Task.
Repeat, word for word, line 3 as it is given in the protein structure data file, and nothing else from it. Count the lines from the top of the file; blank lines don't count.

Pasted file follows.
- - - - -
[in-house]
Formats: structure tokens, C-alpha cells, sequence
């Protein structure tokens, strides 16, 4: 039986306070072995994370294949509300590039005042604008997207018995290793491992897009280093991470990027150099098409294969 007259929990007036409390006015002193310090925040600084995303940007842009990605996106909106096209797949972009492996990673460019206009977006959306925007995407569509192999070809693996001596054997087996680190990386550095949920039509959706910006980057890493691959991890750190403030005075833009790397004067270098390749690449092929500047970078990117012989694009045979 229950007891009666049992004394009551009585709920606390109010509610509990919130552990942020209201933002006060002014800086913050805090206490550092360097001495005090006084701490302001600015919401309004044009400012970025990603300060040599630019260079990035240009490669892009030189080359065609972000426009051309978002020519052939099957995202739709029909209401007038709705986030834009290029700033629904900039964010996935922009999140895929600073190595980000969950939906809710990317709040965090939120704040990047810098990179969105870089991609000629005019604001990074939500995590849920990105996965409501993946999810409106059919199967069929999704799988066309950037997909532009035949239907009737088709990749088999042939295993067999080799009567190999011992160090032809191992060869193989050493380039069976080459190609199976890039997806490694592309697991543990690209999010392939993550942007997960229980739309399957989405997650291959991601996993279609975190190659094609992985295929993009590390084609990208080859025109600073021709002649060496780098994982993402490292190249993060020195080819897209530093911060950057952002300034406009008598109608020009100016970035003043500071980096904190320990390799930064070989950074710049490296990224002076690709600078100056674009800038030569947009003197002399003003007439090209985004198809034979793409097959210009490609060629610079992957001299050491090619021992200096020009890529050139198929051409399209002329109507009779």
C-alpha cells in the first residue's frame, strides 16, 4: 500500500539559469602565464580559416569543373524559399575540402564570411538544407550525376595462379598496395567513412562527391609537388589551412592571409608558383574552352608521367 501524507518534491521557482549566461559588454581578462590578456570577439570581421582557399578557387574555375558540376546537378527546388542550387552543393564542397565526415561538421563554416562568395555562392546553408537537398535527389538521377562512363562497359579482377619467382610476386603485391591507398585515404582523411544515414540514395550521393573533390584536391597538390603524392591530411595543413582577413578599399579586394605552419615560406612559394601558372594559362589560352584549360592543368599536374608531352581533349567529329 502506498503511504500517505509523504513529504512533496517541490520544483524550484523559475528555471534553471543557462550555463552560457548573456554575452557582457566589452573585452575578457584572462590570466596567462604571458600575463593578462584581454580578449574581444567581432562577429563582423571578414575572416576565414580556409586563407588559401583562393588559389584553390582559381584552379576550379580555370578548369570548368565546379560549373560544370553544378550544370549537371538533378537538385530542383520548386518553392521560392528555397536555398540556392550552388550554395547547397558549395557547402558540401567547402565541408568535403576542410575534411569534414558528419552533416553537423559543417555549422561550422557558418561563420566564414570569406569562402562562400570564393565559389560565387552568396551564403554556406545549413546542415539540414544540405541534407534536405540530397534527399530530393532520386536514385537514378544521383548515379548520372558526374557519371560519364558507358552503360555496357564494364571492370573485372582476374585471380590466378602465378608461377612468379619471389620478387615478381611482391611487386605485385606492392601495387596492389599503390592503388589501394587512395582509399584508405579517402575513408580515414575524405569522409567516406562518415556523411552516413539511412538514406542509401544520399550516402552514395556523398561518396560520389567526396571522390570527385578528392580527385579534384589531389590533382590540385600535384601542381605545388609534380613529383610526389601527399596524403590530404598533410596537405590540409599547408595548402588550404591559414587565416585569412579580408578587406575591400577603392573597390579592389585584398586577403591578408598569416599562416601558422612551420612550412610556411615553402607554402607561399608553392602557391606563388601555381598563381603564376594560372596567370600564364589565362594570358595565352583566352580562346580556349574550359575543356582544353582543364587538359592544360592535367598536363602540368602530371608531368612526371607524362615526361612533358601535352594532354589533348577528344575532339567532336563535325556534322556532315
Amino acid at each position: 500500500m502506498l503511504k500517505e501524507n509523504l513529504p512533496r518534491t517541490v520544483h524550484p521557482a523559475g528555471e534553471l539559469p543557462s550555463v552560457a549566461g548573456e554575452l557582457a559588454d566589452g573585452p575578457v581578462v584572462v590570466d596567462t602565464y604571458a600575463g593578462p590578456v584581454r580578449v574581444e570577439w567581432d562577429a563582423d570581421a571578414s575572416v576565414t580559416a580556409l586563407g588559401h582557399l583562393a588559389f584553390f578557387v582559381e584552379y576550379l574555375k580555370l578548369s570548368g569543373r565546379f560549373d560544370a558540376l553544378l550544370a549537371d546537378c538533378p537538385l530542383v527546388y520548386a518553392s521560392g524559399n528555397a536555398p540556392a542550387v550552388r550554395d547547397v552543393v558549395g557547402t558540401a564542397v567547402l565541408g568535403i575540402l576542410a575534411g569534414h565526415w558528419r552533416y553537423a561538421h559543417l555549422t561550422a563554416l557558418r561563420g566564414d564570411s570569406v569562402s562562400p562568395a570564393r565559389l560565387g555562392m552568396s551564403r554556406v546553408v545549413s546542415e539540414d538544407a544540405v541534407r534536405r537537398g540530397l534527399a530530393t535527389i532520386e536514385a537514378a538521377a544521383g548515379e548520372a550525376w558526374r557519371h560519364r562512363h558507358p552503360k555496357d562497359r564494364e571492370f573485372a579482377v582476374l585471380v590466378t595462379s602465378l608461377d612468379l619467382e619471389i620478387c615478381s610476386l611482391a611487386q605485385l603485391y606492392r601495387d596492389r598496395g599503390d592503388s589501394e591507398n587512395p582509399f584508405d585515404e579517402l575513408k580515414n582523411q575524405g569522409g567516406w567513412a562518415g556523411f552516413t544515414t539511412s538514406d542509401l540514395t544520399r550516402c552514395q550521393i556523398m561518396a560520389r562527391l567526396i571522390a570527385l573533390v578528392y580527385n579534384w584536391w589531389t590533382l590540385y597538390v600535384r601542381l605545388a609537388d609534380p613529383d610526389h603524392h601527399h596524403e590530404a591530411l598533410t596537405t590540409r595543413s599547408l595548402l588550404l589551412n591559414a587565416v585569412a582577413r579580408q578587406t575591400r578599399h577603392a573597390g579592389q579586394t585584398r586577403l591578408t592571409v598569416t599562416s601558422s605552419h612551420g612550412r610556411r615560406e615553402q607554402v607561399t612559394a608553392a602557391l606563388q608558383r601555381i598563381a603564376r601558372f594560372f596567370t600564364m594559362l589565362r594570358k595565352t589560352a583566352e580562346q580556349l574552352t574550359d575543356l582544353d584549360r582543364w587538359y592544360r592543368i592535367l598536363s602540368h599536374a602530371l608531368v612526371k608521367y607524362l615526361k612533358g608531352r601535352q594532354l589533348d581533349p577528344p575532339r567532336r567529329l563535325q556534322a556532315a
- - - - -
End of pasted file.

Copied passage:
């Protein structure tokens, strides 16, 4: 039986306070072995994370294949509300590039005042604008997207018995290793491992897009280093991470990027150099098409294969 007259929990007036409390006015002193310090925040600084995303940007842009990605996106909106096209797949972009492996990673460019206009977006959306925007995407569509192999070809693996001596054997087996680190990386550095949920039509959706910006980057890493691959991890750190403030005075833009790397004067270098390749690449092929500047970078990117012989694009045979 229950007891009666049992004394009551009585709920606390109010509610509990919130552990942020209201933002006060002014800086913050805090206490550092360097001495005090006084701490302001600015919401309004044009400012970025990603300060040599630019260079990035240009490669892009030189080359065609972000426009051309978002020519052939099957995202739709029909209401007038709705986030834009290029700033629904900039964010996935922009999140895929600073190595980000969950939906809710990317709040965090939120704040990047810098990179969105870089991609000629005019604001990074939500995590849920990105996965409501993946999810409106059919199967069929999704799988066309950037997909532009035949239907009737088709990749088999042939295993067999080799009567190999011992160090032809191992060869193989050493380039069976080459190609199976890039997806490694592309697991543990690209999010392939993550942007997960229980739309399957989405997650291959991601996993279609975190190659094609992985295929993009590390084609990208080859025109600073021709002649060496780098994982993402490292190249993060020195080819897209530093911060950057952002300034406009008598109608020009100016970035003043500071980096904190320990390799930064070989950074710049490296990224002076690709600078100056674009800038030569947009003197002399003003007439090209985004198809034979793409097959210009490609060629610079992957001299050491090619021992200096020009890529050139198929051409399209002329109507009779």